Alcohol has psychologically as well as socially related harm not only to the drinker but also to others. Long time excessive drinking is related to a number of psychological as well as psychiatric problems (Mongan et al, 87-120). However, it is difficult to establish which one took place first. Alcohol use and depression are closely linked. Alcohol stimulates biological changes in the brain similar to those found with depressive mood disorders. However, the depression in most cases is secondary with the drinking problem being primary. In such circumstances it is important to persuade the person to refrain from alcohol before embarking on any psychological therapy.

In some other cases alcohol misuse might be as a result of an underlying depressive illness as is the case with most women with family history of effective disorders. Alcohol misuse has been known to account for about for about 15% – 25% of all suicides in England and Wales. Suicide therefore becomes a crucial risk in patients with severe alcohol troubles (Bradford, 80-83). To some individuals’ alcohol is used as an alternative of coping with social and other anxieties thus culminating into harmful drinking. Many symptoms related to the problem of drinking are seen to vanish upon individual stopping alcohol consumption.

Alcohol drinking is also associated with or hastens psychotic illness such as schizophrenia. In such instances diagnosis becomes complicated, a factor that requires cautious collaboration pitying specialized services. Alcohol consumption is also known or linked with episodes of amnesia. Alcoholic amnesia is a common experience among the young men, with young women accounting for 10% during heavy drinking (Bradford, 80-83).

Alcohol is also associated with morbid jealousy, a delusional belief of unfaithfulness or infidelity. Armed with incriminating evidence, the outcome normally involves physical harm and sometimes it is even tragic (Alison Go, 7).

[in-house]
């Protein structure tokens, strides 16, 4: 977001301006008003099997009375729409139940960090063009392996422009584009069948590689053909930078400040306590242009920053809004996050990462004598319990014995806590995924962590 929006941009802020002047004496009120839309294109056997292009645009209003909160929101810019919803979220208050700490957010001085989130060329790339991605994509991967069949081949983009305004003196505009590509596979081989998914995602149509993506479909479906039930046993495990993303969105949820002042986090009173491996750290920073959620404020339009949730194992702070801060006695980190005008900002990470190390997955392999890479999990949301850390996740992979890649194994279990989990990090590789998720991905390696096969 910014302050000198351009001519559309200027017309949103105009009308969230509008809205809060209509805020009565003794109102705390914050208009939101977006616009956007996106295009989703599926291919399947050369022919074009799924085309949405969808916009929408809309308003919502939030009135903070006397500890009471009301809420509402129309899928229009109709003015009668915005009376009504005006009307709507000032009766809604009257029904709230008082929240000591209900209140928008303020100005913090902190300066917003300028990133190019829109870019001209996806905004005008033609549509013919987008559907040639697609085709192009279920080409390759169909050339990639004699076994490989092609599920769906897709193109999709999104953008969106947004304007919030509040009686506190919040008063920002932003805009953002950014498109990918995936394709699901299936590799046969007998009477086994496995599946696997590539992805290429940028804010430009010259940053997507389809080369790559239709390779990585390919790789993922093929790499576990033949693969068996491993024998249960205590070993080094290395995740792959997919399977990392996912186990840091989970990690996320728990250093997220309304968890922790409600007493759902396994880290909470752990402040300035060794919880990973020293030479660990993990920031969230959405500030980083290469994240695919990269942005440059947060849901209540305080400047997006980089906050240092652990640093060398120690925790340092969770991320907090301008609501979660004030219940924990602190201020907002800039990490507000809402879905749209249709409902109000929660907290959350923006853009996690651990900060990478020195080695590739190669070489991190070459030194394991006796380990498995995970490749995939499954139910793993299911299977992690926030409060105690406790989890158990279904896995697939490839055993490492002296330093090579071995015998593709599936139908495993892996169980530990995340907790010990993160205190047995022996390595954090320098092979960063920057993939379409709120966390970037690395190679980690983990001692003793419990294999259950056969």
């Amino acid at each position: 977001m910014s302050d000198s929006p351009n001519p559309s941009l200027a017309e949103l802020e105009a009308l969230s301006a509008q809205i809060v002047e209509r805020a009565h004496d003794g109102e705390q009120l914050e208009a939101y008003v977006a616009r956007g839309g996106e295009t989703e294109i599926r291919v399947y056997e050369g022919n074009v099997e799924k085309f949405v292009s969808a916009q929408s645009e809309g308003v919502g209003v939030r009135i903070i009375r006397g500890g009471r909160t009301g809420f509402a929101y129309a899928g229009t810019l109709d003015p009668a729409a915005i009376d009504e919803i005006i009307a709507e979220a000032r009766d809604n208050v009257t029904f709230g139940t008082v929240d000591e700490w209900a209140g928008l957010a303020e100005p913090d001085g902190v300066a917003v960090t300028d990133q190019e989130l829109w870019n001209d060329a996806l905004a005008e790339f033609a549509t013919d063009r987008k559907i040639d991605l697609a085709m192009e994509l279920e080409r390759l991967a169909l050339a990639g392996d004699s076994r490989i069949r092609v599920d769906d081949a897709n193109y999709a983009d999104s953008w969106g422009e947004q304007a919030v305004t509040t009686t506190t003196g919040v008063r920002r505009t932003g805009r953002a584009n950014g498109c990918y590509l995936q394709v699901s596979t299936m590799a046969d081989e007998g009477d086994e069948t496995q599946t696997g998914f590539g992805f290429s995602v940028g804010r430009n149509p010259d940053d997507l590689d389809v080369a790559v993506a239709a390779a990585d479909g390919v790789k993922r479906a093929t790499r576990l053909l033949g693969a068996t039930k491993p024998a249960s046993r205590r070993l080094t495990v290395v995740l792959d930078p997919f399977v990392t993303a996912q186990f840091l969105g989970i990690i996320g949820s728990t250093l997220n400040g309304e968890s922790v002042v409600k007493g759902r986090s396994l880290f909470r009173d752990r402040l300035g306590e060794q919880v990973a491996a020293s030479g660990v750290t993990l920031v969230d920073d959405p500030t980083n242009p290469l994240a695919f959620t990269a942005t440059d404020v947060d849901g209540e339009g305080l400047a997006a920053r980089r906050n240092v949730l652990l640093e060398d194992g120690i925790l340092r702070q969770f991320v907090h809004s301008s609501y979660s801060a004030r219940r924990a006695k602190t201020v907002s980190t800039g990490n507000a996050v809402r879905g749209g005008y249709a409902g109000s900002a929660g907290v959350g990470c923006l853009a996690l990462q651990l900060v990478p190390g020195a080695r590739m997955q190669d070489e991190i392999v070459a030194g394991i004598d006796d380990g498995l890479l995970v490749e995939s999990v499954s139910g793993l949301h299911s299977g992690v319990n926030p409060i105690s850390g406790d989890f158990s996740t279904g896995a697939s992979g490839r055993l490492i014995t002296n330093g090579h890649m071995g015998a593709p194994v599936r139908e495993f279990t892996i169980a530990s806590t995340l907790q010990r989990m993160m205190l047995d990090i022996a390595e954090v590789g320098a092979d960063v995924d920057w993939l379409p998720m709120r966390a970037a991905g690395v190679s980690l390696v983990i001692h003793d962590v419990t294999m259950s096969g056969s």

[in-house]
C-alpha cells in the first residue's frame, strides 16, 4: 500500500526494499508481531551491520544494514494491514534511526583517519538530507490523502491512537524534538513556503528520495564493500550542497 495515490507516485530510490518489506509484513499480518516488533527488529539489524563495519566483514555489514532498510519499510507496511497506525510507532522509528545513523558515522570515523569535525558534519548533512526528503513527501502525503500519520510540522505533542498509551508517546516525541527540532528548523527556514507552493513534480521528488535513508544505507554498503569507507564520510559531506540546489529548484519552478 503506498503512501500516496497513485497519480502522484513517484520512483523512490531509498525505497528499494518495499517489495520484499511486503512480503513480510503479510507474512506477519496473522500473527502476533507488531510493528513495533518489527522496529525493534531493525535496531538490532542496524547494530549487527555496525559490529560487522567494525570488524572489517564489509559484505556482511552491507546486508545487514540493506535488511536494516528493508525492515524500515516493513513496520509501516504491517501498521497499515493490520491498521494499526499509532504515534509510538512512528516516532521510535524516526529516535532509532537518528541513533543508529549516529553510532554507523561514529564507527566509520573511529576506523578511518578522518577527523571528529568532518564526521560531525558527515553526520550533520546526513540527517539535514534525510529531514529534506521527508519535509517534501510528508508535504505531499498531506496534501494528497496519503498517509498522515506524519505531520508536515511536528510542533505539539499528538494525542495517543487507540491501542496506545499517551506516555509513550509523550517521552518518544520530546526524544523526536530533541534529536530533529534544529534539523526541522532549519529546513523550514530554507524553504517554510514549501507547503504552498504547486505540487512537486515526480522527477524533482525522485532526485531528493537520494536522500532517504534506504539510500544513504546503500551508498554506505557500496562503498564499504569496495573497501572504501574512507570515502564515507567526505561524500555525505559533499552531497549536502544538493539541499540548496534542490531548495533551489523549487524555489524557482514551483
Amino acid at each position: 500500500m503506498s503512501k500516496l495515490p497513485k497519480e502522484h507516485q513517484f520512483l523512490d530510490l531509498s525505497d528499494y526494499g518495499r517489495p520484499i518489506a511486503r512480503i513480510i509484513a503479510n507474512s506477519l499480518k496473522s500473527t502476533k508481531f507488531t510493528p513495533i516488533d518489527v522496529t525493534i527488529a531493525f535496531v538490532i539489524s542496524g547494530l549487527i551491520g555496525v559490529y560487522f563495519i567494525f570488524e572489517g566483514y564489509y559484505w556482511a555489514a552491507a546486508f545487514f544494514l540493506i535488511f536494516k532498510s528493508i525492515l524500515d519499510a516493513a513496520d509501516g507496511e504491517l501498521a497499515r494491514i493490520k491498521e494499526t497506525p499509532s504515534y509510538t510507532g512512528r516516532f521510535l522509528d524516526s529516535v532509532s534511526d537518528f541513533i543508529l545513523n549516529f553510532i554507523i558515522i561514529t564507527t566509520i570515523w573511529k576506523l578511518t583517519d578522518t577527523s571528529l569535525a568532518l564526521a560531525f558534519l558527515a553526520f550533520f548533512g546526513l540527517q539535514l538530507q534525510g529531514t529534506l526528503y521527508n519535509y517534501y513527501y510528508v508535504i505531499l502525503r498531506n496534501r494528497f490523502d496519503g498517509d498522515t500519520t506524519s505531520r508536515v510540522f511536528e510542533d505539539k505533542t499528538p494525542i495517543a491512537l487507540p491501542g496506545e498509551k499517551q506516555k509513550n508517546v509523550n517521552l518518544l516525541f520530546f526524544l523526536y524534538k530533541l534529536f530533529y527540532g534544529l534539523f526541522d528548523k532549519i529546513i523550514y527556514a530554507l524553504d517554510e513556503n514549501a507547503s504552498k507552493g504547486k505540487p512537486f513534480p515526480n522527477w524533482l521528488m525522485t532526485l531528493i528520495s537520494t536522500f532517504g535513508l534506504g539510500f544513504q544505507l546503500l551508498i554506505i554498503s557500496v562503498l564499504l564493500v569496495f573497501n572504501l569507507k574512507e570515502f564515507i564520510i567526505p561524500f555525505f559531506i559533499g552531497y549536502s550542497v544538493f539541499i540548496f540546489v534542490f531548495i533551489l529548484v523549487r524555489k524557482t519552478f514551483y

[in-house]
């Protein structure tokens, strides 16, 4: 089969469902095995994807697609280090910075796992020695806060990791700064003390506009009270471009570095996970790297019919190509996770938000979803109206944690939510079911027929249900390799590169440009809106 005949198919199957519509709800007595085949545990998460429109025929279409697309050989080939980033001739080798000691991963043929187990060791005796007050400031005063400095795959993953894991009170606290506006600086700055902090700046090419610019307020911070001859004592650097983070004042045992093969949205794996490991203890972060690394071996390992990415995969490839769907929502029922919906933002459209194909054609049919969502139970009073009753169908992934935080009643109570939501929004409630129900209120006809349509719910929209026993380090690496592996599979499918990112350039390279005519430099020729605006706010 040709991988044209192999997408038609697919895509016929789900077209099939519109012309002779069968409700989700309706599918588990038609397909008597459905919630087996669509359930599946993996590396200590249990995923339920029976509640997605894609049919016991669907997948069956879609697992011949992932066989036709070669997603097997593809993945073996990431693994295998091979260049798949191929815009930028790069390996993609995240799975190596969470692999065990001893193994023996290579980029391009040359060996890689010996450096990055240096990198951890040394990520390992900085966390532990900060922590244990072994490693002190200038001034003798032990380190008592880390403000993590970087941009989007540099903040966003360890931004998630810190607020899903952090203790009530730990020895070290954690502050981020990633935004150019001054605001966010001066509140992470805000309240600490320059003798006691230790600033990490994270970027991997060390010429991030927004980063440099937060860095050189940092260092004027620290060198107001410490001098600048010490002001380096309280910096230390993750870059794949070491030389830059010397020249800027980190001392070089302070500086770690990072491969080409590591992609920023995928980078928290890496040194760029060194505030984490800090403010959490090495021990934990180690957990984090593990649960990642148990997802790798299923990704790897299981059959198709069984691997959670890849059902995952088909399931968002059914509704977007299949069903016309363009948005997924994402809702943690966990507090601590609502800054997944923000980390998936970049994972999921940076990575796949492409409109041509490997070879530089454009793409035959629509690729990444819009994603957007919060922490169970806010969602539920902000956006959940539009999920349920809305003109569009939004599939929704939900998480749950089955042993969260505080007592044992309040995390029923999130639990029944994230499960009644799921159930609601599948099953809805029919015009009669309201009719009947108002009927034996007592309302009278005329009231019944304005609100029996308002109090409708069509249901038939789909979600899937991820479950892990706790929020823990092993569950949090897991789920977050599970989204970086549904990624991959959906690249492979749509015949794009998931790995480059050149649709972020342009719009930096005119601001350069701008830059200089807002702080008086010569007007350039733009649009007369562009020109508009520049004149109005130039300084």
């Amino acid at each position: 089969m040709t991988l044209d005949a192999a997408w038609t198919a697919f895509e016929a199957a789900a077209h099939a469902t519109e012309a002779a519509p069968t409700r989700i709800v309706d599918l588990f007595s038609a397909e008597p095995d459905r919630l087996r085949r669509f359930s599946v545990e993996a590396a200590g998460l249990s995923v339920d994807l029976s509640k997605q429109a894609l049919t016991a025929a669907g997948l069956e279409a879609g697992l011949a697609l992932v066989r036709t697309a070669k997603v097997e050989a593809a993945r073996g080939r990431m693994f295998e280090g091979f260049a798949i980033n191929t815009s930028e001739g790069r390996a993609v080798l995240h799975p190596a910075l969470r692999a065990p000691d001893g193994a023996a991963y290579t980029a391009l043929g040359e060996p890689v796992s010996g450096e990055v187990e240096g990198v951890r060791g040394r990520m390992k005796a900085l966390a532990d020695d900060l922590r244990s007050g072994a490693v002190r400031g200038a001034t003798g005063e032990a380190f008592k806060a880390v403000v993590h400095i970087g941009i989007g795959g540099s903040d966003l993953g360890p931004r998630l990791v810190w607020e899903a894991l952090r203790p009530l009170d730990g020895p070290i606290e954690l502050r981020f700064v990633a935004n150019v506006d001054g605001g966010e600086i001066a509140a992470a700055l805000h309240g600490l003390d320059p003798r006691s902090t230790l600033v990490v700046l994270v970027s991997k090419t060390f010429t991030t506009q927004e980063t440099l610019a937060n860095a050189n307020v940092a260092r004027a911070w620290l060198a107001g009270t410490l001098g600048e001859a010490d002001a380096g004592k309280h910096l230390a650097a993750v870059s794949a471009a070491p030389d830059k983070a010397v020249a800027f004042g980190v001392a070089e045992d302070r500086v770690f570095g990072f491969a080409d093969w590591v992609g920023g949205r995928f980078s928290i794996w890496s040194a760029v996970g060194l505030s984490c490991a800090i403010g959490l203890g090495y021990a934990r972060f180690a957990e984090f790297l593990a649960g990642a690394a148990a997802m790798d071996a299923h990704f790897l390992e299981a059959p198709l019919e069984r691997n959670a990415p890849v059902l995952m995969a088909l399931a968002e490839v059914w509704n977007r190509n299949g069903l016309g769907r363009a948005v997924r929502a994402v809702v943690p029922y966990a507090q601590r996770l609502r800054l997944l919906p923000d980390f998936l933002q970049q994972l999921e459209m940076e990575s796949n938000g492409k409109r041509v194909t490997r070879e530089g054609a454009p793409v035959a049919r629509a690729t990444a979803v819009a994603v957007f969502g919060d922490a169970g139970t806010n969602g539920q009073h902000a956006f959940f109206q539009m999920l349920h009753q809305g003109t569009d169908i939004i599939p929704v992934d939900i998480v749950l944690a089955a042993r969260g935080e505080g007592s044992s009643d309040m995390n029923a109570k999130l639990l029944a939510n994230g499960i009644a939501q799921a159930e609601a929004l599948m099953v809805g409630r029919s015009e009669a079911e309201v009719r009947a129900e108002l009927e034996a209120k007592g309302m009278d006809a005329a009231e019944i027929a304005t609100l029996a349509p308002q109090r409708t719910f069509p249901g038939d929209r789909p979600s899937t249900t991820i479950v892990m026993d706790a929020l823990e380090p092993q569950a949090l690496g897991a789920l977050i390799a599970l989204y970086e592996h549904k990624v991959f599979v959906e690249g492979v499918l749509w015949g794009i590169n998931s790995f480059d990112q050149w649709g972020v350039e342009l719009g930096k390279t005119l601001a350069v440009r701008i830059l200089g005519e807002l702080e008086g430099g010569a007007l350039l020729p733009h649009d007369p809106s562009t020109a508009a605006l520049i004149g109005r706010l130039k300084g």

Alcohol is also known to cause problems in the social spheres or setting. This is mainly caused by intoxication or drinking in unsuitable settings. Other problems are due to effects of chronic alcohol use culminating into social breakdown. Alcohol affects interpersonal relations in form of domestic conflict as well as aggression. Families with alcohol problems are more likely to report child abuse and neglect, and sexual assault. Effects of alcohol on a family can serve as pointer to seriousness of the problem (Mongan et al, 87-120).

Alcohol does not spare the working environment, as it causes problems in the form of inefficiency, impaired work performance, accidents as well as absenteeism. Alcohol abuse is responsible for certain criminal adventures while some of the offenses are by their nature alcohol related. These include drunk and disorderly as well as driving under the influence of alcohol. Alcohol is greatly known to impact on the commission of certain offenses such as criminal damage, theft, burglary and sexual offenses among many others. Chronic alcoholics drift into vagrancy and homelessness upon losing social and financial support (Mongan et al, 87-120).


Bradford D, O Farrell A, Howell F. (2006) Blood alcohol levels in persons who dies from accidents and suicide. Irish Medical Journal, 99, 80-83.

Mongan D, Reynolds S, Fanagan S & Long J. (2007). Health-related consequences of problem alcohol use. Overview 6. Dublin: Health Research Board. P. 87-120.

Alison Go – Delaware Freshman Dies After Party; Police believe 18-year-old died of alcohol poisoning after fraternity party. The Paper Trail – November 10, 2008